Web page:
PerspectiveMicrobiology

The genetic underground of antibiotic resistance

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Science  19 Feb 2021:
Vol. 371, Issue 6531, pp. 783-784
DOI: 10.1126/science.abf7922

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Summary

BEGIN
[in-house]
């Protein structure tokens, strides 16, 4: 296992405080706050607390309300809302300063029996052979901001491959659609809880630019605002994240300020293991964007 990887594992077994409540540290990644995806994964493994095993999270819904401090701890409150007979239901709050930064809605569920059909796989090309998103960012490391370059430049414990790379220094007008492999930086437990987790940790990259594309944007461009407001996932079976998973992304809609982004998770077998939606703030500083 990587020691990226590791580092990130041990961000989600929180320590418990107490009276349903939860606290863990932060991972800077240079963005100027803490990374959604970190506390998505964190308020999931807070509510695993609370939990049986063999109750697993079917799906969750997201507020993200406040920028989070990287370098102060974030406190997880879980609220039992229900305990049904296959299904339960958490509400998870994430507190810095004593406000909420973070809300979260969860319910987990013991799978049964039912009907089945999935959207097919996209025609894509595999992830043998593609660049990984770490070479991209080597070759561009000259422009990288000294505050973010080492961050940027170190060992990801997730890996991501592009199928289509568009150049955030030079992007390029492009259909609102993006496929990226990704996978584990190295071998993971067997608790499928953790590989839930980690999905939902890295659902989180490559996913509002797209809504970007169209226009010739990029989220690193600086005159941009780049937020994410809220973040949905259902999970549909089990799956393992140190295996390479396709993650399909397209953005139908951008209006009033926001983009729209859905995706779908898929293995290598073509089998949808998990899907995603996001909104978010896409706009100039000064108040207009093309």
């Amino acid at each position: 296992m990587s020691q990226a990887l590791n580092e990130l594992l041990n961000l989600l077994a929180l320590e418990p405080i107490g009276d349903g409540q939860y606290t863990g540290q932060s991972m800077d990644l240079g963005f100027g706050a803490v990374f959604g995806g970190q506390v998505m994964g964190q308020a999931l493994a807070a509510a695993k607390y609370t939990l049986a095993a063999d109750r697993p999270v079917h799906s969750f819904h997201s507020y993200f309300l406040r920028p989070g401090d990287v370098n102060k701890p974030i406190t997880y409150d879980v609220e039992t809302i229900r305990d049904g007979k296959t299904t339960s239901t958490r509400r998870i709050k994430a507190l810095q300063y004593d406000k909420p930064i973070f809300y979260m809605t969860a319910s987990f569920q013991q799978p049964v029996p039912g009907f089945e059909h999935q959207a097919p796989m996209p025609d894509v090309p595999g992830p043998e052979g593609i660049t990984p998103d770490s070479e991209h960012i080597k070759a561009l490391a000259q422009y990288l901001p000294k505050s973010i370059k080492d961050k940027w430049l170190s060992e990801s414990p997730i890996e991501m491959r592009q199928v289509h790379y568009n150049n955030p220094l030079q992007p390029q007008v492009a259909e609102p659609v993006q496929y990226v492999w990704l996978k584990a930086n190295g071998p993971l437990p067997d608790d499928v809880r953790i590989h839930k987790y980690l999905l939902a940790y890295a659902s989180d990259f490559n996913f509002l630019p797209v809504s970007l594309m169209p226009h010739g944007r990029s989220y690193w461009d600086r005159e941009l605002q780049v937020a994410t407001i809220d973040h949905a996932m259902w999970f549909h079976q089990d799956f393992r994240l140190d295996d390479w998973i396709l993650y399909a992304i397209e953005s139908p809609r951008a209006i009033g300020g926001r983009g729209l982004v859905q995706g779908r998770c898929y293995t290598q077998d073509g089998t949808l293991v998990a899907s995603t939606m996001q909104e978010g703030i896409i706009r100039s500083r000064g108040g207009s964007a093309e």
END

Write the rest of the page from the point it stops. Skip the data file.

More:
Metabolism has mostly been studied for its role in providing building blocks and energy to sustain cell duplication. Previously unexplored roles of metabolism in signaling and regulation have now been unveiled. Mounting evidence suggests a fundamental role of microbial metabolism in mediating the short-term (1, 2) and long-term responses to antimicrobial agents (3), opening possibilities for combination therapies that could hamper the evolution of antibiotic resistance (46). Given their impact on bacterial growth, indirect effects of antibiotic treatment on metabolism were to be expected. But there are also common and drug-specific metabolic changes that are independent from growth inhibition and can play an important role in antibiotic lethality (1, 5, 6). If metabolism plays a key role in mediating antibiotic response and drug toxicity, does metabolism have a role in antibiotic resistance? On page 799 of this issue, Lopatkin et al. (7) reveal the interplay between metabolism and antibiotic resistance in clinically relevant pathogens.

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